Autonomous vehicles are ushering in a new era of self-driving cars, taxis, trucks, and a host of other means of transport, which is having an enormous impact upon the fortunes of vehicle manufacturers. To stay ahead of the competition, these OEMs require a large investment in new technologies—but the returns can also be huge. Fortune.com predicts that the growth of the autonomous-vehicle (AV) market will account for seven trillion dollars of new economic activity by 2050, so the race to be first to market with fully autonomous vehicles is a big incentive (Fig. 1).
Automotive OEMs that want to start this race at the pole position must find ways to balance R&D spending between refreshing vehicle product lines today and developing the autonomous vehicles of tomorrow. They must collaborate with their supply chain (tier 1s and IC design houses) to foster similar design optimizations. Only in these ways can they bring a complete autonomous-vehicle product to market ahead of the competition.
The big winners will be those OEMs that most effectively integrate the advanced technologies required for autonomous driving into a package that’s reliable, safe, and attractive to consumers — then get those technologies to market quickly with a high level of quality. Accomplishing this requires best-in-class technology solutions that deliver at all stages of production: from IC design and requirements compliance, through systems design and integration, to entire vehicle modeling and simulation.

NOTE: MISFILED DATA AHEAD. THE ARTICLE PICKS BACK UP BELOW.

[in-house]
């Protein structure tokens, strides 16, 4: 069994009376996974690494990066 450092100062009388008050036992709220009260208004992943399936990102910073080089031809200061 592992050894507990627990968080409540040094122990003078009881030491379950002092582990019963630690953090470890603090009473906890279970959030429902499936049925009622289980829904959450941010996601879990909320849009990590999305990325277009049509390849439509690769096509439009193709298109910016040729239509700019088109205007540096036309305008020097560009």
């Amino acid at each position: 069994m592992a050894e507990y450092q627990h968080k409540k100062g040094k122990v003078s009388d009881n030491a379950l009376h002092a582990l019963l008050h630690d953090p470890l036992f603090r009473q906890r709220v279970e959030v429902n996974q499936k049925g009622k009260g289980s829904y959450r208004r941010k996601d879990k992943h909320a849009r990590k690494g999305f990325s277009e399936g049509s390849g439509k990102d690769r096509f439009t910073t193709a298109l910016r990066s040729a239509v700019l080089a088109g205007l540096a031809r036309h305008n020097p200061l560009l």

The answer to this immensely complex engineering challenge is a comprehensive pre-silicon validation environment that supports multi-supplier collaboration and establishes a design-to-simulation-to-emulation solution. Empowered by the performance, capacity, and flexibility of emulation, this solution fits into existing tool flows and provides a true “chip-to-city” approach that accommodates and advances the increasing digitalization of the automotive industry.
Integrated Mobility Solutions
First, let’s take a quick look at the bigger trends propelling this phenomenal shift in the automotive market. The fundamental shift is that the compute power required for AVs will increase significantly compared to existing vehicle electronics, with multicore processing and correspondingly complex software algorithms. This will require closer collaboration across the vehicle supply chain.
Major automotive manufacturers are seeking to stay ahead of the coming industry disruption, but most companies announcing autonomous-vehicle programs are startups or companies from other industries seeking to enter a traditionally impenetrable market. These agile entrants to the automotive sector will pose a threat to OEMs, and they will target the most economically viable segments of the burgeoning AV market.